For the last four years, her husband Steve Carson has been Head of Productions at BBC NI in his native Belfast, and he recently took radio under his wing, too. The job means that Steve is in Belfast three nights a week, and it's an arrangement that continues to work well for the family, and he's happy there.
"As my sister said recently," Miriam says, "'Why wouldn't he like it?' He has a lovely place, he doesn't have to get kids up for school, he's a great cyclist and gets to enjoy that up there. But the nicest thing is that his father hasn't been well, and Steve has been there to bring him to hospital appointments and he wouldn't have been able if he was in Dublin. Really, the arrangement works great, and he's the fittest man in Ireland as result."
Miriam, by her own admission, has never been mad for exercising, but has Steve's fitness drive either rubbed off on her or made her feel she needs to keep up? Miriam laughs heartily at this and tells me that it is a long-running family joke that she would drive to the Spar at the end of the road where they live.
"I'm so unfit," Miriam says, cheerfully. "But that's why it's a blessing being tall. I look like I'm quite fit, while I'm super unfit. I have gone back to the gym, though. I joined the local gym a few months before the wedding, just to tone the arms and stuff.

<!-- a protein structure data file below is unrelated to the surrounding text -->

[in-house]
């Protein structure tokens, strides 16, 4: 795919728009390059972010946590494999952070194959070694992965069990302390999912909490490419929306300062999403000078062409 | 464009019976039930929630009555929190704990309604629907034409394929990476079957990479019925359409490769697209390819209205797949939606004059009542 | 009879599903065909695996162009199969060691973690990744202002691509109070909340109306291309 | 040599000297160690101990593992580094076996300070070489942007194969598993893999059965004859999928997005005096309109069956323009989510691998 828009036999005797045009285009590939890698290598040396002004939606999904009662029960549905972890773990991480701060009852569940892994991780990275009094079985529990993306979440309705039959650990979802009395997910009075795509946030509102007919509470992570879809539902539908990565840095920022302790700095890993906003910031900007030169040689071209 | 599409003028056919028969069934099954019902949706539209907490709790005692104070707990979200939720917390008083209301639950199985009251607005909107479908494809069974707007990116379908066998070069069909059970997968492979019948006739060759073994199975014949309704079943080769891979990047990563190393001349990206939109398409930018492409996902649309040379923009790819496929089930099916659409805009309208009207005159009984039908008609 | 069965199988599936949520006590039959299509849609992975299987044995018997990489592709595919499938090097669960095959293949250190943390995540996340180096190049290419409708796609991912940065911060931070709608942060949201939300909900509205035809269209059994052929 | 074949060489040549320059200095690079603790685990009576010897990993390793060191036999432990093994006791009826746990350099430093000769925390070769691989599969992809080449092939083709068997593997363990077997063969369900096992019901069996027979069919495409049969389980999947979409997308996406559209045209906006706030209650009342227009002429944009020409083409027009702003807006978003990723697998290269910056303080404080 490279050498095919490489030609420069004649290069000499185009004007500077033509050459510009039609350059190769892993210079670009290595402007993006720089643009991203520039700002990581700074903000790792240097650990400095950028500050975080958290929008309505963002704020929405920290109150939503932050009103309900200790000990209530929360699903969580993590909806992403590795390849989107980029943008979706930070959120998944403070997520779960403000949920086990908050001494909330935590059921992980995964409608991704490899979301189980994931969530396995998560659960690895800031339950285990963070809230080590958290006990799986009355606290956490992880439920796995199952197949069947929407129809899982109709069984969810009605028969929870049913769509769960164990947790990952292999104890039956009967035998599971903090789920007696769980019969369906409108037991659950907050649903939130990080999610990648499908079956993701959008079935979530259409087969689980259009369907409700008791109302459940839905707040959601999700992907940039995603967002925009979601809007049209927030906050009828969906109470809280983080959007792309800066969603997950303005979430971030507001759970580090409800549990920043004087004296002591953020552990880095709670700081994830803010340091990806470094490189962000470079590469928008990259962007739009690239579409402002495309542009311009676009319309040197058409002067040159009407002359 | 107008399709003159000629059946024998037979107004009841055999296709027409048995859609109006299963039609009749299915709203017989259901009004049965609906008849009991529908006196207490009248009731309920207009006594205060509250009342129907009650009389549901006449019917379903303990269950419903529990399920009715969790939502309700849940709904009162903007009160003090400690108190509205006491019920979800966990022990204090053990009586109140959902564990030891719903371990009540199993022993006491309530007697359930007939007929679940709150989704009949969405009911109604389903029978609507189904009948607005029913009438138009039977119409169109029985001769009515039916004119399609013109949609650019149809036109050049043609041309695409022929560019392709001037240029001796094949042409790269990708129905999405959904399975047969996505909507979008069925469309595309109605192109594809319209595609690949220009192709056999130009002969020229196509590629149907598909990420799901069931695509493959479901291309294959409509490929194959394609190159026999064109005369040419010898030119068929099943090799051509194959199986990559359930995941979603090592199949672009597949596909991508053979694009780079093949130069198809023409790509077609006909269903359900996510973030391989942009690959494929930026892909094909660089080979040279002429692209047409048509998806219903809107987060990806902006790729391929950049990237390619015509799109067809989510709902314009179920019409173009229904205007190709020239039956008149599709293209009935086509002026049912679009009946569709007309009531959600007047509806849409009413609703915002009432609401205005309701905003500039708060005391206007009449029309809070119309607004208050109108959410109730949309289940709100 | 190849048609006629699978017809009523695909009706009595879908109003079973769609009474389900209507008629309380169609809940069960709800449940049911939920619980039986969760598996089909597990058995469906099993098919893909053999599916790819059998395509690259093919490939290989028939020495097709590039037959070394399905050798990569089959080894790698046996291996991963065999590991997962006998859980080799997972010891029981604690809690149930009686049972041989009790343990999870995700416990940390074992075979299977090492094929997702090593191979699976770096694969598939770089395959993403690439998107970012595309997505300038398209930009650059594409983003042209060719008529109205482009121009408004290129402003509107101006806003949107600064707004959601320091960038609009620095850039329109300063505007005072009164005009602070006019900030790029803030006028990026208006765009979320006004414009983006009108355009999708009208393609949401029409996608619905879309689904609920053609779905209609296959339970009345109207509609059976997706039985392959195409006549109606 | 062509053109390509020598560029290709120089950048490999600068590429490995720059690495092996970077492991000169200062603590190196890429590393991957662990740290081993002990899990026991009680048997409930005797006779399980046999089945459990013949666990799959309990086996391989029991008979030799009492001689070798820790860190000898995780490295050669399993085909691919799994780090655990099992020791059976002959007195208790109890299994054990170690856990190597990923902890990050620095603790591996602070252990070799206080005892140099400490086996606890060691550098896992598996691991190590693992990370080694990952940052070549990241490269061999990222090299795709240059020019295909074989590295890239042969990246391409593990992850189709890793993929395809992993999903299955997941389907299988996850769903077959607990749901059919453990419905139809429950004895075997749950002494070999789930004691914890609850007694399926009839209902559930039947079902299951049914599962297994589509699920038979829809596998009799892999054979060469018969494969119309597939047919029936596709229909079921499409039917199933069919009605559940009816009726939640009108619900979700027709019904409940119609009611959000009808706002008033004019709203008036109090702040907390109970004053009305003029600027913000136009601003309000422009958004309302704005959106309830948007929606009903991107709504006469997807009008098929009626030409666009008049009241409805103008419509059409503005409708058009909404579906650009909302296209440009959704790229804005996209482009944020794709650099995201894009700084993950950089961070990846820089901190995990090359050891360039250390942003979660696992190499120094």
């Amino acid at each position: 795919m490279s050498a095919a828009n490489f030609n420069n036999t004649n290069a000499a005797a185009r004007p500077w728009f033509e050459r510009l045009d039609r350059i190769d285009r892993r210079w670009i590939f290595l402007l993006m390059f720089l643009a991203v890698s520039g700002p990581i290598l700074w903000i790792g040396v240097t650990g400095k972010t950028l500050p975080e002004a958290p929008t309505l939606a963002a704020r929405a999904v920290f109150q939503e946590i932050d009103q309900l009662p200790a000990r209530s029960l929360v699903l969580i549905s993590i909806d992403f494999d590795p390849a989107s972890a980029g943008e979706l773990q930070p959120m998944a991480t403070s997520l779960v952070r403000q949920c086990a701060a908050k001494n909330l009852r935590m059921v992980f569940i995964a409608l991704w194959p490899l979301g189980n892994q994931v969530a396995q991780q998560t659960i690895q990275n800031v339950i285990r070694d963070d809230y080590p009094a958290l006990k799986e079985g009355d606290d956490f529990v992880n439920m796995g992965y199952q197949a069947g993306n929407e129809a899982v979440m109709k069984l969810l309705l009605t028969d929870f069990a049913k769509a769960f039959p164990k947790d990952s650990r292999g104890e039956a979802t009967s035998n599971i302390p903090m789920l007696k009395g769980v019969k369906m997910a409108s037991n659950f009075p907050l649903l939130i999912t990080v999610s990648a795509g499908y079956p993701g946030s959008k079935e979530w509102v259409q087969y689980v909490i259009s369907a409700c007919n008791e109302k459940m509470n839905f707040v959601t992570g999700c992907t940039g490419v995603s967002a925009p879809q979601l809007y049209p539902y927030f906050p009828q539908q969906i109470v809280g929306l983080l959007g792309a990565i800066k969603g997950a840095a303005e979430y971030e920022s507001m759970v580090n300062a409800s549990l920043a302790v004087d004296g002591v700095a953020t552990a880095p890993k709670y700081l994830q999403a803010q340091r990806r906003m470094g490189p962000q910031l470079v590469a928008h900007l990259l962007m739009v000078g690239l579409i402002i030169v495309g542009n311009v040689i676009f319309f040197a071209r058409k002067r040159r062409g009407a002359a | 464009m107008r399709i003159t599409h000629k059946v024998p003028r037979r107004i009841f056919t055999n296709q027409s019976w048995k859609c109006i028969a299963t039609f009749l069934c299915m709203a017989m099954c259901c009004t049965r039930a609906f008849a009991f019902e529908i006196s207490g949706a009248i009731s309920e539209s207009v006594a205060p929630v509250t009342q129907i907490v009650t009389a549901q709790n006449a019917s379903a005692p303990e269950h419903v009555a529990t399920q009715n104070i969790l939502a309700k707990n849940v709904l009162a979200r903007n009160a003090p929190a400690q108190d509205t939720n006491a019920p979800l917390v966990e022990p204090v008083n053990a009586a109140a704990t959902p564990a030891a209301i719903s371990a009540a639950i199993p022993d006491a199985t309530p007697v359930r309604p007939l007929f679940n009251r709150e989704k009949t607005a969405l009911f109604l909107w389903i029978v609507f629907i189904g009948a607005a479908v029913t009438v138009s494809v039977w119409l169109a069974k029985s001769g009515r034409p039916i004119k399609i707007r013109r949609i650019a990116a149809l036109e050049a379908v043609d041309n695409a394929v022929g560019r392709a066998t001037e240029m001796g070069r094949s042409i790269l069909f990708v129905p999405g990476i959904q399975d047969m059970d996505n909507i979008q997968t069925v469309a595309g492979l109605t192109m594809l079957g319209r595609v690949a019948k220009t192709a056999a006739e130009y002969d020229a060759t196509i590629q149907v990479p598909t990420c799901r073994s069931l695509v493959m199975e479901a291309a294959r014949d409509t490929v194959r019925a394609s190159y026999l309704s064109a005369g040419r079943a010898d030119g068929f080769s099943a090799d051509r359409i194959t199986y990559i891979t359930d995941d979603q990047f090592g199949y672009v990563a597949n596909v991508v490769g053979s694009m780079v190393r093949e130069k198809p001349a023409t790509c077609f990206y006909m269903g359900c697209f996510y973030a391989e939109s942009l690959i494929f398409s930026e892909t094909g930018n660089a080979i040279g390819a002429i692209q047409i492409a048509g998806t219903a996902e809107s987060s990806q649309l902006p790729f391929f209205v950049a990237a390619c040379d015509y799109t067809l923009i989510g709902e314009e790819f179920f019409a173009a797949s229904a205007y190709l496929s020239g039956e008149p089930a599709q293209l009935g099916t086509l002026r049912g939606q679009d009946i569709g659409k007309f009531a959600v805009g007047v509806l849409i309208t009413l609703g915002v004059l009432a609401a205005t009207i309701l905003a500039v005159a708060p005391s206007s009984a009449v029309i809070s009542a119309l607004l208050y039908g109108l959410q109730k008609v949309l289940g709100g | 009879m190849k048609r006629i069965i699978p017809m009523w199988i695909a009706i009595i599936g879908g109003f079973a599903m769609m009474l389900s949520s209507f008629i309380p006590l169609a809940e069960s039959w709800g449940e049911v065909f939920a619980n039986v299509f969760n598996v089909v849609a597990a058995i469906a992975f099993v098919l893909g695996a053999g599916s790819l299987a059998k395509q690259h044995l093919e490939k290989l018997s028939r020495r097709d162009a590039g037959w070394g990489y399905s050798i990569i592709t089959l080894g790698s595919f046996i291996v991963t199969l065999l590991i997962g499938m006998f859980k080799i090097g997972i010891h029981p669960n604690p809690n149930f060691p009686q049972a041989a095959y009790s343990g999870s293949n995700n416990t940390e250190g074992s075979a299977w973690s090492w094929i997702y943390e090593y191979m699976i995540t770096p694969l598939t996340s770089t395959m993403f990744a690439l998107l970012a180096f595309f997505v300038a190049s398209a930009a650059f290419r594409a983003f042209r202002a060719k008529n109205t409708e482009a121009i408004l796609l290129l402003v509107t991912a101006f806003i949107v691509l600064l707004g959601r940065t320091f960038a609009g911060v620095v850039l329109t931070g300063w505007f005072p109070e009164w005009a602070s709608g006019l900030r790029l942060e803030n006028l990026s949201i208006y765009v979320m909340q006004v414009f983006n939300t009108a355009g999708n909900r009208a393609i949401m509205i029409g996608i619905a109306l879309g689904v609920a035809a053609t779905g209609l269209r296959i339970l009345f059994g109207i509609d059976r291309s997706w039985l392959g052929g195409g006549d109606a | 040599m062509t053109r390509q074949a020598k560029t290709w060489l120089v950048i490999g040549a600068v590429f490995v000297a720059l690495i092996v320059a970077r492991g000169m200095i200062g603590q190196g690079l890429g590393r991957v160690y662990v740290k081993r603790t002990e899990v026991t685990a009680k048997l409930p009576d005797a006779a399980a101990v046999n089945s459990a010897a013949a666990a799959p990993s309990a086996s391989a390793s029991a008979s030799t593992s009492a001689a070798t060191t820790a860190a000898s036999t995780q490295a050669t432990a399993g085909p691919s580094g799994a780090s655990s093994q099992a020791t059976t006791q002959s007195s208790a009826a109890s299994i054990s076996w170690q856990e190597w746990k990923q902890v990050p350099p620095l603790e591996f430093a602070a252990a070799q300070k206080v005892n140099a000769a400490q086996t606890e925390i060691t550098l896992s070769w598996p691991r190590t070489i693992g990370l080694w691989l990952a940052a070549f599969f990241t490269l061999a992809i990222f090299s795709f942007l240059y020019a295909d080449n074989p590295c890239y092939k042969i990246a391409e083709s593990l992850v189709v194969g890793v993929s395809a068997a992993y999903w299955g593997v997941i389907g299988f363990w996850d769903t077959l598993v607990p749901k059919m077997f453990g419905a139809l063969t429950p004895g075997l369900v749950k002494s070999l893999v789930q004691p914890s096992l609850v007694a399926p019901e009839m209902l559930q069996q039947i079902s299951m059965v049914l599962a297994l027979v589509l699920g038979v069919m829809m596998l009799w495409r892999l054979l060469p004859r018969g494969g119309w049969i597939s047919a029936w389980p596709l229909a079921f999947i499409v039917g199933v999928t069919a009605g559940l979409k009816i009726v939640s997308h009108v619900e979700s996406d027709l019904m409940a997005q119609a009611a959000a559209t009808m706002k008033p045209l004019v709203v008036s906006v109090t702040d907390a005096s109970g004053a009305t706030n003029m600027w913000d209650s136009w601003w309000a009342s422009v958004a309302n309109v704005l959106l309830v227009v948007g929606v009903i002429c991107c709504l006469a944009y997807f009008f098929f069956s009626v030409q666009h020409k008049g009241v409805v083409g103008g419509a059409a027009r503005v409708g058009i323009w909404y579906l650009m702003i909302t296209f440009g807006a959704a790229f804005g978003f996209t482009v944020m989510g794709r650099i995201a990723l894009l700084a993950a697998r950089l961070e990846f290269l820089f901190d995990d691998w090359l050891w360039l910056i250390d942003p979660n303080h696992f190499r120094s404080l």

"It's been good," she says, with the air of someone who has been there and done that, thanks.
"I ask Steve if he thinks I should start getting fit and he says, 'No, love, you're perfect just the way you are'. Which is nice."
Lamenting the lines As some who has always talked about how it's different for women on TV, does Miriam fret at all about age and its effect on her appearance, I ask. She has always talked about how it's different for women in TV and how women on screen don't just get comments on their performance, but also how they look. Remember the fuss many years ago when she wore a leather jacket on Prime Time? She has said that people mentioned that to her for months afterwards, and often she will get tweets after a show that talk only about what she was wearing and ask where she got it. In that vein, does she feel that her looks are under scrutiny? Does she worry, indeed, about ageing?
"Someone in the office turned 40 recently," Miriam says, "and they were lamenting it, but I said, 'You should be grateful to be here. There are people who pass long before 40, there are kids up in LauraLynn [Children's Hospice] who don't get past their first birthday. They'd give anything for more years'. That's how I live my life. I never look at the negative. I flip it to the positive."
Miriam says she feels the same when she hears anyone lamenting the lines on their face or the way their looks are changing with time. There simply is no point, she says, emphatically.